Quorn Foods commits to leading the meat-free industry as a “climate positive” alternative protein

The company’s latest sustainable development report details the achievements the brand made in 2018, and the commitments it is making to both people and the planet in 2020 and beyond

  • 2018 operations generated 8.5 times fewer CO2 emissions than the meat it replaced, helping consumers save over 200,000 tonnes of CO2 emissions
  • Quorn is committed to maximising its “climate positive” impact; continually extending the gap compared to meat
  • As part of this, Quorn Foods is the first food manufacturer to join the Climate Leadership Framework, driving for an economy compatible with the ambitions of the Paris Agreement

Quorn Foods has today announced the launch of its latest sustainable development report, which details how the company is committed to maximising its ‘climate positive’ impact. The report, which provides a broad picture of Quorn Foods’ various sustainability initiatives and performance in 2018, details the company’s bold long-term ambitions for both people and planet, and focuses on Quorn Foods’ commitment to pursuing a strategy of responsible, sustainable growth in the years to come.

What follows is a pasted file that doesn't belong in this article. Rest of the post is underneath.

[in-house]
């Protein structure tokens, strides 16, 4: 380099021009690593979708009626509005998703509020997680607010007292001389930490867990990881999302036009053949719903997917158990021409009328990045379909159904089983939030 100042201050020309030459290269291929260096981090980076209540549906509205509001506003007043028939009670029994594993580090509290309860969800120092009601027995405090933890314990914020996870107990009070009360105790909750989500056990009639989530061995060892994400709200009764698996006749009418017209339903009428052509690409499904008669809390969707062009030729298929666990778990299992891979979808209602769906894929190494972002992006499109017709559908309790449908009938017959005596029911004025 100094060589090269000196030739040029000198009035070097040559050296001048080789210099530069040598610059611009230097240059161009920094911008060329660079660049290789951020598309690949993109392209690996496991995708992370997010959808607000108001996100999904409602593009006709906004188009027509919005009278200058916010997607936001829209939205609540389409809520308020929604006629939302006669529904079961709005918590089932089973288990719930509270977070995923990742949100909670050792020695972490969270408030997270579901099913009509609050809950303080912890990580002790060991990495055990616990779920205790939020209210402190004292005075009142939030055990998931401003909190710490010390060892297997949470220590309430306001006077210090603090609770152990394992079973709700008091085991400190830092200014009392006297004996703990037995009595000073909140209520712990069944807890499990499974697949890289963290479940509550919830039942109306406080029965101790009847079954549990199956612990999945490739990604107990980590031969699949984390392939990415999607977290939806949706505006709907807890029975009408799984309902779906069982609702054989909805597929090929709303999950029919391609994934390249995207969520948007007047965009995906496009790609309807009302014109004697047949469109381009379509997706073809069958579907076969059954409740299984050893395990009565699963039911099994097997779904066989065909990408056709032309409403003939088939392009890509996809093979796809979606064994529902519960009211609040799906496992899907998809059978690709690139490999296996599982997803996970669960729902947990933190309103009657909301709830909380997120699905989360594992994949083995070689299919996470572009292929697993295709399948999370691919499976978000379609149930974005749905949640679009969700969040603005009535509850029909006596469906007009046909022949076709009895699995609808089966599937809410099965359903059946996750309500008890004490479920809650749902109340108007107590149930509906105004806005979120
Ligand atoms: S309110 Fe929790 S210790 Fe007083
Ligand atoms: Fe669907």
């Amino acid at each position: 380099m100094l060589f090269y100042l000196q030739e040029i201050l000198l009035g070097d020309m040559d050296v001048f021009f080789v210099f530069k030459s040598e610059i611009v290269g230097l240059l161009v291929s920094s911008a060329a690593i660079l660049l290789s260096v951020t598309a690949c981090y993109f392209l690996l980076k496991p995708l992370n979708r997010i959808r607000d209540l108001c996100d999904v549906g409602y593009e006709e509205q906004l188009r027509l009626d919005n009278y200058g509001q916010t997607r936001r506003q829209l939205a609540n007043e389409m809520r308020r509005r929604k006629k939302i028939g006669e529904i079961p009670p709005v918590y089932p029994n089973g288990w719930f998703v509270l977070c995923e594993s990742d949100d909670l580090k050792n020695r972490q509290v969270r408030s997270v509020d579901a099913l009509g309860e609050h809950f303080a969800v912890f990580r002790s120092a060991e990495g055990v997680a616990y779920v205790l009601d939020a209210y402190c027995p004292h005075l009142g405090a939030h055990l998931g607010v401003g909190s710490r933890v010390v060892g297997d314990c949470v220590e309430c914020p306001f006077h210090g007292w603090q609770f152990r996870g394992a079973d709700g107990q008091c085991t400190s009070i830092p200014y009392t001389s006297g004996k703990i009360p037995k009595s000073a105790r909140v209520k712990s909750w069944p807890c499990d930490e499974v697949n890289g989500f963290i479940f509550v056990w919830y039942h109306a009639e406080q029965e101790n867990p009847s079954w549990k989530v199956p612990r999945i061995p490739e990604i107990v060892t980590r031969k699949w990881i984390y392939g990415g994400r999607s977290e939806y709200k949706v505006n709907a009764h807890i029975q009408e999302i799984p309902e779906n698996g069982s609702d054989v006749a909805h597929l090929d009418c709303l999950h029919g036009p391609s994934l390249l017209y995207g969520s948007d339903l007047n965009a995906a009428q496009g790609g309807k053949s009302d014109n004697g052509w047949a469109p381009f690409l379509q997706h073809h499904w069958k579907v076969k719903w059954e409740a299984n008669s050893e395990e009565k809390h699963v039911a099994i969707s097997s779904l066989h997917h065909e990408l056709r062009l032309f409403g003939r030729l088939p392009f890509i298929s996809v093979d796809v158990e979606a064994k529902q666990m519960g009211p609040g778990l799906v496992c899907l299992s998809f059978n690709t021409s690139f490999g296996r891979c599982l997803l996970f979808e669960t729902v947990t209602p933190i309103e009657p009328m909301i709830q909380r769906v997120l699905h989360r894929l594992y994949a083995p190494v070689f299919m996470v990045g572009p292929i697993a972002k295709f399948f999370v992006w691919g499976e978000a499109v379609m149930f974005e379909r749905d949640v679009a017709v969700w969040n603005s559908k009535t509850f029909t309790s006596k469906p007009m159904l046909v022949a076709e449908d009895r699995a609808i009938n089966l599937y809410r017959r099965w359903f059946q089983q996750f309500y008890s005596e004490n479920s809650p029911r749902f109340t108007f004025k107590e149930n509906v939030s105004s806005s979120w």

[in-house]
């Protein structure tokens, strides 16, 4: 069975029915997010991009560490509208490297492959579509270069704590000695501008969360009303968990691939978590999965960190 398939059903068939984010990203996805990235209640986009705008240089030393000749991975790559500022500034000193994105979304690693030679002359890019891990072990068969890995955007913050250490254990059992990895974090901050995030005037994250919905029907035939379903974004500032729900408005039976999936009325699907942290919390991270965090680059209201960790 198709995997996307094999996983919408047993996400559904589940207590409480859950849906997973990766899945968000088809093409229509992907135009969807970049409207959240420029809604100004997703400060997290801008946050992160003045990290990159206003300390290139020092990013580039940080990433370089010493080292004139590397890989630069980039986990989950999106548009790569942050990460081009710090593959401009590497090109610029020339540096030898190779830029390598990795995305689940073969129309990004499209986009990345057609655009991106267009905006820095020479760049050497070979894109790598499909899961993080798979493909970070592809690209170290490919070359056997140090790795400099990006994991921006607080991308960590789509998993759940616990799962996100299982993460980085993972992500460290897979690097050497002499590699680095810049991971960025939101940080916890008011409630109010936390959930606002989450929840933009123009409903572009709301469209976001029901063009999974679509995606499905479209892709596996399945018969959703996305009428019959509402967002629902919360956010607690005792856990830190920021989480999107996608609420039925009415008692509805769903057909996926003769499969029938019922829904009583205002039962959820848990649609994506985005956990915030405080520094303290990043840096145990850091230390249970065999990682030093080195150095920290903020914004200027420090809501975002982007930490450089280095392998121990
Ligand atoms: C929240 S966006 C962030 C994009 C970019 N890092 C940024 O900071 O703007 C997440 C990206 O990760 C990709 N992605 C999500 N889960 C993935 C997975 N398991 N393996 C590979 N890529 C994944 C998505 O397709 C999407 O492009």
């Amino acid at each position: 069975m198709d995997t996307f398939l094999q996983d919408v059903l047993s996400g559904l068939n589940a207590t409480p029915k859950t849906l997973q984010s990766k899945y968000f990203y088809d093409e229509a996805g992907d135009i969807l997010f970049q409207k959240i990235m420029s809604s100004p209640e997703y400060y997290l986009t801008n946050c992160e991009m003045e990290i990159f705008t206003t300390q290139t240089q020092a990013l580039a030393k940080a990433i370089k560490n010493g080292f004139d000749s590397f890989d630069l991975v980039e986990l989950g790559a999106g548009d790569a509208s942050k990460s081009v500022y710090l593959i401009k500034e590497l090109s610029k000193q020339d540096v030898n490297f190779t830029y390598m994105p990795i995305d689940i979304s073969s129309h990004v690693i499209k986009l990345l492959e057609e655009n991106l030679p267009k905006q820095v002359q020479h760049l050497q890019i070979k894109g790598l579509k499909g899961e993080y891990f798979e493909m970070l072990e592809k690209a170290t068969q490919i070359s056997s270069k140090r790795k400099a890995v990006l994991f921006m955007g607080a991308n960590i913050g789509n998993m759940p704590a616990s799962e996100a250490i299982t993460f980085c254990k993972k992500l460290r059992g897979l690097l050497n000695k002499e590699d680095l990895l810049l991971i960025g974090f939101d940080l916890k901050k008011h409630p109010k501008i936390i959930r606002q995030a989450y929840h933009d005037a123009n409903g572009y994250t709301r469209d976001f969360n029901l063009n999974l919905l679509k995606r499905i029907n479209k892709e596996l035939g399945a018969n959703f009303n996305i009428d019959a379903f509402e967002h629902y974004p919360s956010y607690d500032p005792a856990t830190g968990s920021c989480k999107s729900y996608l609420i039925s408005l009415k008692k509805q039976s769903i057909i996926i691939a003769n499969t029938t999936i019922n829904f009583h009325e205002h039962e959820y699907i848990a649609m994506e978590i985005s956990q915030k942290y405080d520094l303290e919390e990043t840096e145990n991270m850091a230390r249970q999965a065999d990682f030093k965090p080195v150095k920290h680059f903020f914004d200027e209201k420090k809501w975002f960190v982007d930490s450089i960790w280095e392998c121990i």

The report reveals that in 2018, Quorn’s operations generated 8.5 times fewer CO2 emissions than the meat it replaced, helping consumers save over 200,000 tonnes of CO2 emissions by replacing meat. In short, 2018 saw the company help consumers reduce more greenhouse gas (GHG) emissions than it emitted through its operations, so already has a net positive benefit to the climate.

Kevin Brennan, CEO of Quorn Foods, commented “The world today faces two, interconnected challenges: the health of human beings and the health of the planet – both of which are fundamentally underpinned by what we eat. At Quorn, we’ve been delivering sustainable, nutritious meat alternatives for over 30 years, and we’re proud to be making these strides forward in our commitment to the planet as we continue to grow.  Quorn generates significantly less Co2 emissions than the emissions saved from not eating meat so is net positive to the climate.

Our goal now is to maximise the gap between our carbon footprint and the greenhouse gas savings we deliver by helping people to reduce their meat intake, aiming to be “climate positive” in our own right.  By doing this we can help consumers make a major contribution to climate change mitigation, and protect our planet for the future.”

Sustainable operations throughout the supply chain

The report highlights that not only does Quorn provide a nutritious, accessible and delicious way to help more people cut down on meat, (with livestock production alone contributing to a staggering 15%[1] of global human-caused GHG emissions), but the way in which Quorn products are produced also has big benefits for our shared climate. Products such as Quorn Mince produce 90% less GHG emissions, 90% less land usage and a 90% reduction in water usage than the beef mince equivalent.